Geochronology is pivotal in decoding the thermal and exhumation histories of mountain belts and adjacent basins, which in turn can provide important constraints on their tectonic and topographic development. This dissertation contains studies that use various geochronometric and thermochronometric techniques to better understand the post-magmatic evolution of Sierra Nevada, California. (U-Th)/He ages in apatite and zircon from Sierran batholithic rocks are used to constrain the Cenozoic exhumation of the northern part of the range. By sampling along a broad, range perpendicular transect and using two thermochronometers, we estimated cooling and exhumation rates both spatially and through time. Zircon and apatite ages determined from the same samples revealed relatively rapid cooling and exhumation rates (0.2–0.8 km/My) from ∼ 90 to 60 Ma, followed by tectonic quiescence and slow exhumation (0.02–0.04 km/My) from the late Paleocene to present. Apatite He ages (as well as zircon ages, to a lesser extent) were found to decrease with elevation and are notably younger in samples collected at the modern range crest. In addition to the thermochronology of basement lithologies, the detrital zircon geochronology of grains from preserved Eocene fluvial sediments in the central and northern Sierra Nevada was performed. U-Pb ages of detrital zircons from the deposits were found to have distributions closely matching age-area estimates of Mesozoic plutons in the Sierra Nevada. (U-Th)/He ages from a subset of the detrital zircons were similar to previously determined zircon He ages in Sierran granitoids, suggesting that Eocene river systems were draining local Sierran catchments and likely had steeper axial gradients than has been proposed. Provenance analysis of the Eocene sediments is used to provide constraints on the paleotopography of the Sierra Nevada and inferred range-wide Cenozoic uplift.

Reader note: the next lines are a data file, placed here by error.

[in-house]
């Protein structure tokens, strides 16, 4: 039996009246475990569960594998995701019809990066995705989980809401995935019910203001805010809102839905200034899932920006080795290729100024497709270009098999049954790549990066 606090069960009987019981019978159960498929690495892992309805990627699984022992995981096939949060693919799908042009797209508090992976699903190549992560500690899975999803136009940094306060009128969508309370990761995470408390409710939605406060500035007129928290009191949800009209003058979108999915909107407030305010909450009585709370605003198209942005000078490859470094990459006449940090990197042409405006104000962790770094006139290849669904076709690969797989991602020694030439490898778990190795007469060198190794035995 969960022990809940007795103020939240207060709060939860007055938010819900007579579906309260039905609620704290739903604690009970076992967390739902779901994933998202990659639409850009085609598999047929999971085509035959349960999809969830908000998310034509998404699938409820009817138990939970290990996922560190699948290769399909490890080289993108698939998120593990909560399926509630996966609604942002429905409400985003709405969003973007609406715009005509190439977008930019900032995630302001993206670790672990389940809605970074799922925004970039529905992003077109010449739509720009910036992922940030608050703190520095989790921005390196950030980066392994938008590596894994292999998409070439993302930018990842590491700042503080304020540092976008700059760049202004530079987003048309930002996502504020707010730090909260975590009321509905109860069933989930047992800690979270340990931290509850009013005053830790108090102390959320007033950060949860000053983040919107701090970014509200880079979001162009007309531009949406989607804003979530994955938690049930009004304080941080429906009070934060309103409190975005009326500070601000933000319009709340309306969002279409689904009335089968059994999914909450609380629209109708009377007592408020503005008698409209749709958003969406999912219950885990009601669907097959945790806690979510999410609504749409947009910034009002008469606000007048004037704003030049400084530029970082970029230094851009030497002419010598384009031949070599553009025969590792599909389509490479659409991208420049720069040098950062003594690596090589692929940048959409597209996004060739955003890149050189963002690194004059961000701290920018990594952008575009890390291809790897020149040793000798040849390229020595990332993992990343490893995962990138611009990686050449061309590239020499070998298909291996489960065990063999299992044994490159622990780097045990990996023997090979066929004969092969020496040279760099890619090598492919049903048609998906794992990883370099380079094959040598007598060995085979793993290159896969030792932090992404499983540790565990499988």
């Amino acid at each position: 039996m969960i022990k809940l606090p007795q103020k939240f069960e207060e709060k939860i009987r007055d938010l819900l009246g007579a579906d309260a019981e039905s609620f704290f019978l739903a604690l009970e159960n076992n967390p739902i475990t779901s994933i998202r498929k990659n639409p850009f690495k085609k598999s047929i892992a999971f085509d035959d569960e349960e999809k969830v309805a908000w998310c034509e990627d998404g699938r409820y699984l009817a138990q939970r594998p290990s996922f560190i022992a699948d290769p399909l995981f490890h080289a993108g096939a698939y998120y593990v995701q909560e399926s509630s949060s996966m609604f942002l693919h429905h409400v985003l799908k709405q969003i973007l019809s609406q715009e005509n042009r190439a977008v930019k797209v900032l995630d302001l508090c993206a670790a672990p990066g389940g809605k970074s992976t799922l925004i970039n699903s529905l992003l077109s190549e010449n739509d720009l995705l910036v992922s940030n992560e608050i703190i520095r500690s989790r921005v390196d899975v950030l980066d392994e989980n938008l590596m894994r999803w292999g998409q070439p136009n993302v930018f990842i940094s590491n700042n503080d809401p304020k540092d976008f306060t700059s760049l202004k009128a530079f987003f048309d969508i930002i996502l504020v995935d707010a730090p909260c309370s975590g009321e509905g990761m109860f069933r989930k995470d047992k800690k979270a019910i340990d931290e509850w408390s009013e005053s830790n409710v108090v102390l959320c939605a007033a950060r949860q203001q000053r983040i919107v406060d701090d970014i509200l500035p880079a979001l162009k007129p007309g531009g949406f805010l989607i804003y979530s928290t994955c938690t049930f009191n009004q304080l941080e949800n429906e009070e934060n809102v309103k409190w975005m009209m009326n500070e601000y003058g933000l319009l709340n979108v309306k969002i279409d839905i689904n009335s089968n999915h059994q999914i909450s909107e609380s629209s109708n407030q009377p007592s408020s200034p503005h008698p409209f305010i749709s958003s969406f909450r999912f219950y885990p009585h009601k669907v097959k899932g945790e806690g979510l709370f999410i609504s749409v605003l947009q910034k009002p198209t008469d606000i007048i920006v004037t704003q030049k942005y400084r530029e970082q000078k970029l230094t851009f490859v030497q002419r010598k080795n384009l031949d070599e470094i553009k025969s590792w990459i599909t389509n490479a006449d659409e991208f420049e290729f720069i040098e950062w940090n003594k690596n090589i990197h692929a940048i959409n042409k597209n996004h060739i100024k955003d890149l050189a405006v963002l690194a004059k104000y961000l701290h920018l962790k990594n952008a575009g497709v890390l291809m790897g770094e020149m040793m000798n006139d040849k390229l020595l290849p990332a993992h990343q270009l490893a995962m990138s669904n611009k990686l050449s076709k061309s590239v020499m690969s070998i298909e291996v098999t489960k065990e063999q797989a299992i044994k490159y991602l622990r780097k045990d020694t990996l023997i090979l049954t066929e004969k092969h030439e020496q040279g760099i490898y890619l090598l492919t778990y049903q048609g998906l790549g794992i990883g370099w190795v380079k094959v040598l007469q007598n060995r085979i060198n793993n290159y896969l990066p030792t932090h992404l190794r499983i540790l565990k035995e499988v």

In addition to the Sierra Nevada work, this dissertation also contains studies that focus on the development of the K-Ca system as a geochronometric technique suitable for dating the deposition of sedimentary sequences. We present a new method for measuring Ca isotopic ratios using a multi-collector inductively coupled plasma mass spectrometer (MC-ICP-MS) equipped with a hexapole collision cell. Isobaric argon interferences are minimized via gas phase reactions in the collision cell. The reproducibility of Ca ratio measurements is found to be ∼ 0.02% (RSD), which is comparable to high precision TIMS techniques and an order of magnitude improvement over single collector ICP-MS techniques using a similar reaction cell method. A group of standards and carbonate materials are analyzed to demonstrate the utility of this technique in reliably measuring stable isotopic ratios without chemical purification or isotopic spiking. Relatively small enrichments in radiogenic 40Ca are also shown to be measurable. K-Ca ages of glauconite (a potassic micaceous clay that forms authigenically) and K-rich evaporites are determined in order to evaluate the usefulness of the K-Ca system as a sedimentary geochronometer. K-Ca ages in both glauconite and K-salts are found to be variable and significantly younger than documented depositional ages. Reported ages, however, are thought to be recording important basinal thermal histories and recrystallization events.
|Commitee:||Chase, Clem, Kapp, Paul, Patchett, Jonathan, Zandt, George|
|School:||The University of Arizona|
|School Location:||United States -- Arizona|
|Source:||DAI-B 70/04, Dissertation Abstracts International|
|Keywords:||Authigenic sediments, Geochronology, Potassium-calcium dating, Sierra Nevada uplift, Uplift|
Copyright in each Dissertation and Thesis is retained by the author. All Rights Reserved
The supplemental file or files you are about to download were provided to ProQuest by the author as part of a
dissertation or thesis. The supplemental files are provided "AS IS" without warranty. ProQuest is not responsible for the
content, format or impact on the supplemental file(s) on our system. in some cases, the file type may be unknown or
may be a .exe file. We recommend caution as you open such files.
Copyright of the original materials contained in the supplemental file is retained by the author and your access to the
supplemental files is subject to the ProQuest Terms and Conditions of use.
Depending on the size of the file(s) you are downloading, the system may take some time to download them. Please be